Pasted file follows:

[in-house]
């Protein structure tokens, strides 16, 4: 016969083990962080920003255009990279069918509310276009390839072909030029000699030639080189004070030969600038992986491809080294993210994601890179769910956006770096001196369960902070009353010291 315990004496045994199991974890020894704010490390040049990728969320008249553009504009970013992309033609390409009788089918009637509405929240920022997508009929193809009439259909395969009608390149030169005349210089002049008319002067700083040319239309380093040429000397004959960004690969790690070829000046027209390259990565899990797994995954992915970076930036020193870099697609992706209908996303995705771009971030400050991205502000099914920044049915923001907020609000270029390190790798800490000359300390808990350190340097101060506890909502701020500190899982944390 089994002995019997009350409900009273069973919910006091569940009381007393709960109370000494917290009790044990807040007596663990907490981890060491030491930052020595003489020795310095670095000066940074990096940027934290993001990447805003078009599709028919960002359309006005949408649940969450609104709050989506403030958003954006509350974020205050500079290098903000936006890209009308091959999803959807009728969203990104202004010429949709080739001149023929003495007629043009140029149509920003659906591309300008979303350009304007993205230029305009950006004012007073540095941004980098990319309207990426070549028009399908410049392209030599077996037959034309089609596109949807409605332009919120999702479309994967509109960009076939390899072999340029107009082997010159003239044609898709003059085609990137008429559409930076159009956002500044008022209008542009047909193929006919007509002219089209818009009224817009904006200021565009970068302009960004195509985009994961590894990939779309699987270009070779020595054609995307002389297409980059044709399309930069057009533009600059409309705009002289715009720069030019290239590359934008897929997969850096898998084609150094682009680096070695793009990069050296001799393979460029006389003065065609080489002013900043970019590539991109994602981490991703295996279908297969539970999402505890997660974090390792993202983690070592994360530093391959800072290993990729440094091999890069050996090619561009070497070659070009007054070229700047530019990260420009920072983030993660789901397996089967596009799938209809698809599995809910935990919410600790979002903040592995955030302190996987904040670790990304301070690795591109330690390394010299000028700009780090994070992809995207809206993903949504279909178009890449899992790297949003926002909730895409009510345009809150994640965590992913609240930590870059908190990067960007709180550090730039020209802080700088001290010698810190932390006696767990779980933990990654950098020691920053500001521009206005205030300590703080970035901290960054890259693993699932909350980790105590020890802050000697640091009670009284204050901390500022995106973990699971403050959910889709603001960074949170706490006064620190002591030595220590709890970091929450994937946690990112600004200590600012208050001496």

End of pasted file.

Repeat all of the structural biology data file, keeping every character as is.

[in-house]
């Protein structure tokens, strides 16, 4: 016969083990962080920003255009990279069918509310276009390839072909030029000699030639080189004070030969600038992986491809080294993210994601890179769910956006770096001196369960902070009353010291 315990004496045994199991974890020894704010490390040049990728969320008249553009504009970013992309033609390409009788089918009637509405929240920022997508009929193809009439259909395969009608390149030169005349210089002049008319002067700083040319239309380093040429000397004959960004690969790690070829000046027209390259990565899990797994995954992915970076930036020193870099697609992706209908996303995705771009971030400050991205502000099914920044049915923001907020609000270029390190790798800490000359300390808990350190340097101060506890909502701020500190899982944390 089994002995019997009350409900009273069973919910006091569940009381007393709960109370000494917290009790044990807040007596663990907490981890060491030491930052020595003489020795310095670095000066940074990096940027934290993001990447805003078009599709028919960002359309006005949408649940969450609104709050989506403030958003954006509350974020205050500079290098903000936006890209009308091959999803959807009728969203990104202004010429949709080739001149023929003495007629043009140029149509920003659906591309300008979303350009304007993205230029305009950006004012007073540095941004980098990319309207990426070549028009399908410049392209030599077996037959034309089609596109949807409605332009919120999702479309994967509109960009076939390899072999340029107009082997010159003239044609898709003059085609990137008429559409930076159009956002500044008022209008542009047909193929006919007509002219089209818009009224817009904006200021565009970068302009960004195509985009994961590894990939779309699987270009070779020595054609995307002389297409980059044709399309930069057009533009600059409309705009002289715009720069030019290239590359934008897929997969850096898998084609150094682009680096070695793009990069050296001799393979460029006389003065065609080489002013900043970019590539991109994602981490991703295996279908297969539970999402505890997660974090390792993202983690070592994360530093391959800072290993990729440094091999890069050996090619561009070497070659070009007054070229700047530019990260420009920072983030993660789901397996089967596009799938209809698809599995809910935990919410600790979002903040592995955030302190996987904040670790990304301070690795591109330690390394010299000028700009780090994070992809995207809206993903949504279909178009890449899992790297949003926002909730895409009510345009809150994640965590992913609240930590870059908190990067960007709180550090730039020209802080700088001290010698810190932390006696767990779980933990990654950098020691920053500001521009206005205030300590703080970035901290960054890259693993699932909350980790105590020890802050000697640091009670009284204050901390500022995106973990699971403050959910889709603001960074949170706490006064620190002591030595220590709890970091929450994937946690990112600004200590600012208050001496």